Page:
Conclusions
The dropout rate was equivalent to other Internet interventions and to face-to-face therapy. Findings from our qualitative study provide participant-reported reasons for discontinuing the online intervention, which, in conjunction with the quantitative investigations about predictors, add to understanding about Internet interventions. However, further research is needed to determine whether there are systematic differences between those who complete and those who do not complete eHealth interventions. Ultimately, this may lead to the identification of population subgroups that most benefit from eHealth interventions and to informing the development of strategies to improve adherence.
Trial Registration
ACTRN12608000411347; http://www.anzctr.org.au/ACTRN12608000411347.aspx (Archived by WebCite at http://www.webcitation.org/5uX4uYwVN)
doi:10.2196/jmir.1450
PMCID: PMC3057316  PMID: 21169169
Non-adherence; Nonadherence; attrition; eHealth; online psycho-education program; bipolar disorder; Internet intervention
15.  Community Attitudes to the Appropriation of Mobile Phones for Monitoring and Managing Depression, Anxiety, and Stress 
Background
The benefits of self-monitoring on symptom severity, coping, and quality of life have been amply demonstrated. However, paper and pencil self-monitoring can be cumbersome and subject to biases associated with retrospective recall, while computer-based monitoring can be inconvenient in that it relies on users being at their computer at scheduled monitoring times. As a result, nonadherence in self-monitoring is common. Mobile phones offer an alternative. Their take-up has reached saturation point in most developed countries and is increasing in developing countries; they are carried on the person, they are usually turned on, and functionality is continually improving. Currently, however, public conceptions of mobile phones focus on their use as tools for communication and social identity. Community attitudes toward using mobile phones for mental health monitoring and self-management are not known.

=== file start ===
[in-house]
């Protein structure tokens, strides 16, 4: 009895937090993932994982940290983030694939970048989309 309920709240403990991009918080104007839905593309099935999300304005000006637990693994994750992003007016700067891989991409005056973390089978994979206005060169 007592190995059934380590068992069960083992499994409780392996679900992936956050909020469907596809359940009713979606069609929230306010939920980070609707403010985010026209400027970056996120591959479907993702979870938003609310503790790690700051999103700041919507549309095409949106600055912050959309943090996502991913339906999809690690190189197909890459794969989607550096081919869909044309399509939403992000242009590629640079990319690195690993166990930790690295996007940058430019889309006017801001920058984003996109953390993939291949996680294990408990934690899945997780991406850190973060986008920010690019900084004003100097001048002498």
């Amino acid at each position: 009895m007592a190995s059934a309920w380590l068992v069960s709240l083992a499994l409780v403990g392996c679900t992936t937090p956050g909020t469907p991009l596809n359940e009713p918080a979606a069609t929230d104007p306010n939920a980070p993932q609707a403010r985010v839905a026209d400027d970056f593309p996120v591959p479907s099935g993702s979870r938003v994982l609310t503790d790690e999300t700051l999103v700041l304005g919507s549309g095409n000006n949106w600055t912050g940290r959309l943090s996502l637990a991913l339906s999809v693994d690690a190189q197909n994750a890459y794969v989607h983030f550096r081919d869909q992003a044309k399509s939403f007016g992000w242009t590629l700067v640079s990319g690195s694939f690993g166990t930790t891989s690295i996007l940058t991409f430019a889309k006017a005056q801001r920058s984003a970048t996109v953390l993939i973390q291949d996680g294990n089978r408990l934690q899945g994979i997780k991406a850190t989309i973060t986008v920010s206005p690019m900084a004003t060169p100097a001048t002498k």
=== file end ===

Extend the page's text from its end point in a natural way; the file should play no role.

Objective
The objective was to explore community attitudes toward the appropriation of mobile phones for mental health monitoring and management.
Methods
We held community consultations in Australia consisting of an online survey (n = 525), focus group discussions (n = 47), and interviews (n = 20).
Results
Respondents used their mobile phones daily and predominantly for communication purposes. Of those who completed the online survey, the majority (399/525 or 76%) reported that they would be interested in using their mobile phone for mental health monitoring and self-management if the service were free. Of the 455 participants who owned a mobile phone or PDA, there were no significant differences between those who expressed interest in the use of mobile phones for this purpose and those who did not by gender (χ21, = 0.98, P = .32, phi = .05), age group (χ24, = 1.95, P = .75, phi = .06), employment status (χ22, = 2.74, P = .25, phi = .08) or marital status (χ24, = 4.62, P = .33, phi = .10). However, the presence of current symptoms of depression, anxiety, or stress affected interest in such a program in that those with symptoms were more interested (χ2 1, = 16.67, P < .001, phi = .19). Reasons given for interest in using a mobile phone program were that it would be convenient, counteract isolation, and help identify triggers to mood states. Reasons given for lack of interest included not liking to use a mobile phone or technology, concerns that it would be too intrusive or that privacy would be lacking, and not seeing the need. Design features considered to be key by participants were enhanced privacy and security functions including user name and password, ease of use, the provision of reminders, and the availability of clear feedback.
Conclusions
Community attitudes toward the appropriation of mobile phones for the monitoring and self-management of depression, anxiety, and stress appear to be positive as long as privacy and security provisions are assured, the program is intuitive and easy to use, and the feedback is clear.
doi:10.2196/jmir.1475
PMCID: PMC3057321  PMID: 21169174
Mobile phones; monitoring; self-help; depression; anxiety; stress; Internet intervention
16.  Is depression overdiagnosed? Yes 
BMJ : British Medical Journal  2007;335(7615):328.
Rates of diagnosis of depression have risen steeply in recent years. Gordon Parker believes this is because current criteria are medicalising sadness, but Ian Hickie argues that many people are still missing out on lifesaving treatment
doi:10.1136/bmj.39268.475799.AD
PMCID: PMC1949440  PMID: 17703040

Results 1-18 (18)